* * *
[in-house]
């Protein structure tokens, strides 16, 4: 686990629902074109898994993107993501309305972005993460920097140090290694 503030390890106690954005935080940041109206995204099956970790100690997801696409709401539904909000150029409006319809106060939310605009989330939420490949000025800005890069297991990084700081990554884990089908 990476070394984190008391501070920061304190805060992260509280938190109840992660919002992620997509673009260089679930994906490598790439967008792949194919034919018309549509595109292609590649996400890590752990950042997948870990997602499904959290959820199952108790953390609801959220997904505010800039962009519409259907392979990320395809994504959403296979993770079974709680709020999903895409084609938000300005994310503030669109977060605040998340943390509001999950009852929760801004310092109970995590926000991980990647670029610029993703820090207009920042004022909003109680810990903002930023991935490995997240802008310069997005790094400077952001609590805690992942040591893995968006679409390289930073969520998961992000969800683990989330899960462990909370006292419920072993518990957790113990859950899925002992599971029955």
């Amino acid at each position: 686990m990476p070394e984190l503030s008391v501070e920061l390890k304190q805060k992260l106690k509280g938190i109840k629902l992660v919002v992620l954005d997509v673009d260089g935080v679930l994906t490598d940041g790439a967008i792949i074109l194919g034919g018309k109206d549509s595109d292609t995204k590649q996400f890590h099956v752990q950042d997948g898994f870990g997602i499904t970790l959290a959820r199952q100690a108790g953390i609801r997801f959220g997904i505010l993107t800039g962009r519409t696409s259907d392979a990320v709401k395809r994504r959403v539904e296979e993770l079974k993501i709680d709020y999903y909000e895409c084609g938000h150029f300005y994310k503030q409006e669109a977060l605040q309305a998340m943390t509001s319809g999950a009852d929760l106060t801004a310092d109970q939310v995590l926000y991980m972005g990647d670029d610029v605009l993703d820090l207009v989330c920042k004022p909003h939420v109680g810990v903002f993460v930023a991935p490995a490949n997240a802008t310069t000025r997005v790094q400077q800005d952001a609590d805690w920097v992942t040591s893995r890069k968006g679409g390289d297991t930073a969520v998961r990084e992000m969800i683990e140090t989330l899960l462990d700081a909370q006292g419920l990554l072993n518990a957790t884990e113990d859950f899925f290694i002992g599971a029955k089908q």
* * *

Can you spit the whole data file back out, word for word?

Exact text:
[in-house]
């Protein structure tokens, strides 16, 4: 686990629902074109898994993107993501309305972005993460920097140090290694 503030390890106690954005935080940041109206995204099956970790100690997801696409709401539904909000150029409006319809106060939310605009989330939420490949000025800005890069297991990084700081990554884990089908 990476070394984190008391501070920061304190805060992260509280938190109840992660919002992620997509673009260089679930994906490598790439967008792949194919034919018309549509595109292609590649996400890590752990950042997948870990997602499904959290959820199952108790953390609801959220997904505010800039962009519409259907392979990320395809994504959403296979993770079974709680709020999903895409084609938000300005994310503030669109977060605040998340943390509001999950009852929760801004310092109970995590926000991980990647670029610029993703820090207009920042004022909003109680810990903002930023991935490995997240802008310069997005790094400077952001609590805690992942040591893995968006679409390289930073969520998961992000969800683990989330899960462990909370006292419920072993518990957790113990859950899925002992599971029955």
């Amino acid at each position: 686990m990476p070394e984190l503030s008391v501070e920061l390890k304190q805060k992260l106690k509280g938190i109840k629902l992660v919002v992620l954005d997509v673009d260089g935080v679930l994906t490598d940041g790439a967008i792949i074109l194919g034919g018309k109206d549509s595109d292609t995204k590649q996400f890590h099956v752990q950042d997948g898994f870990g997602i499904t970790l959290a959820r199952q100690a108790g953390i609801r997801f959220g997904i505010l993107t800039g962009r519409t696409s259907d392979a990320v709401k395809r994504r959403v539904e296979e993770l079974k993501i709680d709020y999903y909000e895409c084609g938000h150029f300005y994310k503030q409006e669109a977060l605040q309305a998340m943390t509001s319809g999950a009852d929760l106060t801004a310092d109970q939310v995590l926000y991980m972005g990647d670029d610029v605009l993703d820090l207009v989330c920042k004022p909003h939420v109680g810990v903002f993460v930023a991935p490995a490949n997240a802008t310069t000025r997005v790094q400077q800005d952001a609590d805690w920097v992942t040591s893995r890069k968006g679409g390289d297991t930073a969520v998961r990084e992000m969800i683990e140090t989330l899960l462990d700081a909370q006292g419920l990554l072993n518990a957790t884990e113990d859950f899925f290694i002992g599971a029955k089908q």